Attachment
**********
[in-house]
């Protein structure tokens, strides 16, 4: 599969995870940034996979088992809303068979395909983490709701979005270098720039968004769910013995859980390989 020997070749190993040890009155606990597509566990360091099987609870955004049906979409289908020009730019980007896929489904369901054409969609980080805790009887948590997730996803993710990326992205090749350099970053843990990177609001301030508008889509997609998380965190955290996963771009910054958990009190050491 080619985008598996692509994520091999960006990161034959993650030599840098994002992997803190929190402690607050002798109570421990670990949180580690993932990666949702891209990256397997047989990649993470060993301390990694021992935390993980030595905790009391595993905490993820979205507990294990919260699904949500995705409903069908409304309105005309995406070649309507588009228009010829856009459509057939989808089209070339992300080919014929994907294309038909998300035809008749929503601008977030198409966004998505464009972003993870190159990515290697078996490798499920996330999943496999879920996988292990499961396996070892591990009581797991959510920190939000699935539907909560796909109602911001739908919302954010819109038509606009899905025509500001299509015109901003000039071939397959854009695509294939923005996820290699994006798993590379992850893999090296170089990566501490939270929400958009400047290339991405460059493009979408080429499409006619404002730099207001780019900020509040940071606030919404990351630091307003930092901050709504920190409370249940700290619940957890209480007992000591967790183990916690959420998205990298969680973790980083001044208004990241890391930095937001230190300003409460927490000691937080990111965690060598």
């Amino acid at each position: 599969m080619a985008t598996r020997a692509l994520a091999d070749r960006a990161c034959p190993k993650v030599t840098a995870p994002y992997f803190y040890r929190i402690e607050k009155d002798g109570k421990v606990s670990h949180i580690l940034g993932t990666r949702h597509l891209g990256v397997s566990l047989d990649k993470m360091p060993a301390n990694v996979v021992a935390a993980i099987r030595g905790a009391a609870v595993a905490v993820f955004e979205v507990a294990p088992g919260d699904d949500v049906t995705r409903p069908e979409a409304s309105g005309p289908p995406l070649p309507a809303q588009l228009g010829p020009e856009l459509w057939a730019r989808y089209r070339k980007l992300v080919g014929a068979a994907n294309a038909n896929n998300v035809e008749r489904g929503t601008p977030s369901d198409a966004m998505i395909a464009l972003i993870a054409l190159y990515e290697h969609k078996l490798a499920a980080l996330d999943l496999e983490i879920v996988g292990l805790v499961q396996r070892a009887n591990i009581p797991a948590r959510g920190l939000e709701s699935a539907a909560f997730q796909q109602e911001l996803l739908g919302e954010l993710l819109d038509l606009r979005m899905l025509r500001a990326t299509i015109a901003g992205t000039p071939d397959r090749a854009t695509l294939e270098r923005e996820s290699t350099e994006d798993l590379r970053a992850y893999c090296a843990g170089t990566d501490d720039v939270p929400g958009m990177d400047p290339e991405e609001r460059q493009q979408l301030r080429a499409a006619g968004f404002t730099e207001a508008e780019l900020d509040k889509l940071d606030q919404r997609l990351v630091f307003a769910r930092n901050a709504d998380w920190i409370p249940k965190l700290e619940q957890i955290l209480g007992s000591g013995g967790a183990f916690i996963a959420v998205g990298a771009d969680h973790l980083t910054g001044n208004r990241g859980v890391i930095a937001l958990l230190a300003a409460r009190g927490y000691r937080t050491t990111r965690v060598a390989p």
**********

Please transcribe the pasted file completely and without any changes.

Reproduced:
[in-house]
């Protein structure tokens, strides 16, 4: 599969995870940034996979088992809303068979395909983490709701979005270098720039968004769910013995859980390989 020997070749190993040890009155606990597509566990360091099987609870955004049906979409289908020009730019980007896929489904369901054409969609980080805790009887948590997730996803993710990326992205090749350099970053843990990177609001301030508008889509997609998380965190955290996963771009910054958990009190050491 080619985008598996692509994520091999960006990161034959993650030599840098994002992997803190929190402690607050002798109570421990670990949180580690993932990666949702891209990256397997047989990649993470060993301390990694021992935390993980030595905790009391595993905490993820979205507990294990919260699904949500995705409903069908409304309105005309995406070649309507588009228009010829856009459509057939989808089209070339992300080919014929994907294309038909998300035809008749929503601008977030198409966004998505464009972003993870190159990515290697078996490798499920996330999943496999879920996988292990499961396996070892591990009581797991959510920190939000699935539907909560796909109602911001739908919302954010819109038509606009899905025509500001299509015109901003000039071939397959854009695509294939923005996820290699994006798993590379992850893999090296170089990566501490939270929400958009400047290339991405460059493009979408080429499409006619404002730099207001780019900020509040940071606030919404990351630091307003930092901050709504920190409370249940700290619940957890209480007992000591967790183990916690959420998205990298969680973790980083001044208004990241890391930095937001230190300003409460927490000691937080990111965690060598």
């Amino acid at each position: 599969m080619a985008t598996r020997a692509l994520a091999d070749r960006a990161c034959p190993k993650v030599t840098a995870p994002y992997f803190y040890r929190i402690e607050k009155d002798g109570k421990v606990s670990h949180i580690l940034g993932t990666r949702h597509l891209g990256v397997s566990l047989d990649k993470m360091p060993a301390n990694v996979v021992a935390a993980i099987r030595g905790a009391a609870v595993a905490v993820f955004e979205v507990a294990p088992g919260d699904d949500v049906t995705r409903p069908e979409a409304s309105g005309p289908p995406l070649p309507a809303q588009l228009g010829p020009e856009l459509w057939a730019r989808y089209r070339k980007l992300v080919g014929a068979a994907n294309a038909n896929n998300v035809e008749r489904g929503t601008p977030s369901d198409a966004m998505i395909a464009l972003i993870a054409l190159y990515e290697h969609k078996l490798a499920a980080l996330d999943l496999e983490i879920v996988g292990l805790v499961q396996r070892a009887n591990i009581p797991a948590r959510g920190l939000e709701s699935a539907a909560f997730q796909q109602e911001l996803l739908g919302e954010l993710l819109d038509l606009r979005m899905l025509r500001a990326t299509i015109a901003g992205t000039p071939d397959r090749a854009t695509l294939e270098r923005e996820s290699t350099e994006d798993l590379r970053a992850y893999c090296a843990g170089t990566d501490d720039v939270p929400g958009m990177d400047p290339e991405e609001r460059q493009q979408l301030r080429a499409a006619g968004f404002t730099e207001a508008e780019l900020d509040k889509l940071d606030q919404r997609l990351v630091f307003a769910r930092n901050a709504d998380w920190i409370p249940k965190l700290e619940q957890i955290l209480g007992s000591g013995g967790a183990f916690i996963a959420v998205g990298a771009d969680h973790l980083t910054g001044n208004r990241g859980v890391i930095a937001l958990l230190a300003a409460r009190g927490y000691r937080t050491t990111r965690v060598a390989p």